The Blue Sucker Cycleptus elongatus is an imperiled North American catostomid in need of management and protection. No hard structures are validated for aging this species, but past studies focused on somatic structures such as fin rays and scales. Calculated parameters (mortality, recruitment, growth) that inform management decisions are directly influenced by the accuracy and precision of the hard structure used to estimate age. We identify the most precise and credible structure with which to age Blue Suckers while also completing the first in-depth investigation of their otoliths. We collected Blue Suckers (n = 168) from the lower Wabash River and compared ages estimated from scales, opercles, pectoral fin rays, and lapillus otoliths but were unsuccessful in estimating ages from cleithra. We identified structure bias between all structures and found scales (n = 67; maximum = 11 years, mean = 8.2 years) and opercles (n = 65; maximum = 15 years, mean = 8.3 years) to be substantially less precise than pectoral fin rays and lapillus otoliths. We found that otoliths (n = 128; maximum = 42 years, mean = 13.5 years) were more precise than fin rays (n = 167; maximum = 20 years, mean = 9.6 years) and yielded a much higher range of ages. We could not identify any range of ages or total lengths in which (nonlethal) fin ray age could be accurately corrected to (lethal) otolith age. Thin-sectioned otoliths are the gold standard for aging most fishes, including numerous age-validated catostomids, and the credibility of Blue Sucker otolith age estimates was additionally supported by a strong correlation between whole lapillus mass and estimated age (R 2 = 0.89). Overall, evidence indicates that Blue Sucker lapillus otoliths yield more precise and credible age estimates than other hard structures.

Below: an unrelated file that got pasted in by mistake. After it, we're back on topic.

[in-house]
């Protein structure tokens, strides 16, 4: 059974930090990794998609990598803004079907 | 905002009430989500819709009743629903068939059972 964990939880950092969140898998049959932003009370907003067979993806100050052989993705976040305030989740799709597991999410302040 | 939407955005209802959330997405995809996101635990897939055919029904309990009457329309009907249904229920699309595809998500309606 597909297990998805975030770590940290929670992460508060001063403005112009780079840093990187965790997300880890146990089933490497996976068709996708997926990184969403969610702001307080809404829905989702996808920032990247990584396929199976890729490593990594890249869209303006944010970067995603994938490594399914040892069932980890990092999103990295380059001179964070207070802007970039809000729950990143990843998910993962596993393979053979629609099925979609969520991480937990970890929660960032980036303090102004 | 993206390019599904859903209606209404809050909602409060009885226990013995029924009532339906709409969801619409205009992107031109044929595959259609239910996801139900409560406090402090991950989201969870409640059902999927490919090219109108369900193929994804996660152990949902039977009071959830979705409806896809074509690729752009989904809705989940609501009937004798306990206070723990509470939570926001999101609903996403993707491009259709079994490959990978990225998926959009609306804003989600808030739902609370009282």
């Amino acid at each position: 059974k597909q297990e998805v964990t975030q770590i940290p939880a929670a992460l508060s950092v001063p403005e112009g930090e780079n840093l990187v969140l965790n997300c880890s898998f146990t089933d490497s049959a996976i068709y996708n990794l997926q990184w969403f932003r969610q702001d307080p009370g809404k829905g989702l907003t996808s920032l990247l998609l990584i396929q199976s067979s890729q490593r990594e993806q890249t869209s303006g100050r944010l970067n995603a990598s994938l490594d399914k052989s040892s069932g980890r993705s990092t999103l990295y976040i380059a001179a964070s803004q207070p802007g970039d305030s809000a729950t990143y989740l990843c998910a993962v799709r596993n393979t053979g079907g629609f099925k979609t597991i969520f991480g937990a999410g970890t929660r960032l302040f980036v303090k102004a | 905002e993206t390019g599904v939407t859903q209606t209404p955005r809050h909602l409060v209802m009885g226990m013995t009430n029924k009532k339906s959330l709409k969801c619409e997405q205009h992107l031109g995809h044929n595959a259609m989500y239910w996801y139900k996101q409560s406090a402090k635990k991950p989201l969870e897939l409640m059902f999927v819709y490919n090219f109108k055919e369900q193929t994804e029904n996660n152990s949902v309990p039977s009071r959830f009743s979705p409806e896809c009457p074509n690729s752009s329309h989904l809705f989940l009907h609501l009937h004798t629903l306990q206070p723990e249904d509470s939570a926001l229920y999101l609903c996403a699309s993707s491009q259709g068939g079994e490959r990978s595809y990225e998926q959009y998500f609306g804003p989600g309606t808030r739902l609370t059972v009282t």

ASJC Scopus subject areas
- Ecology, Evolution, Behavior and Systematics
- Aquatic Science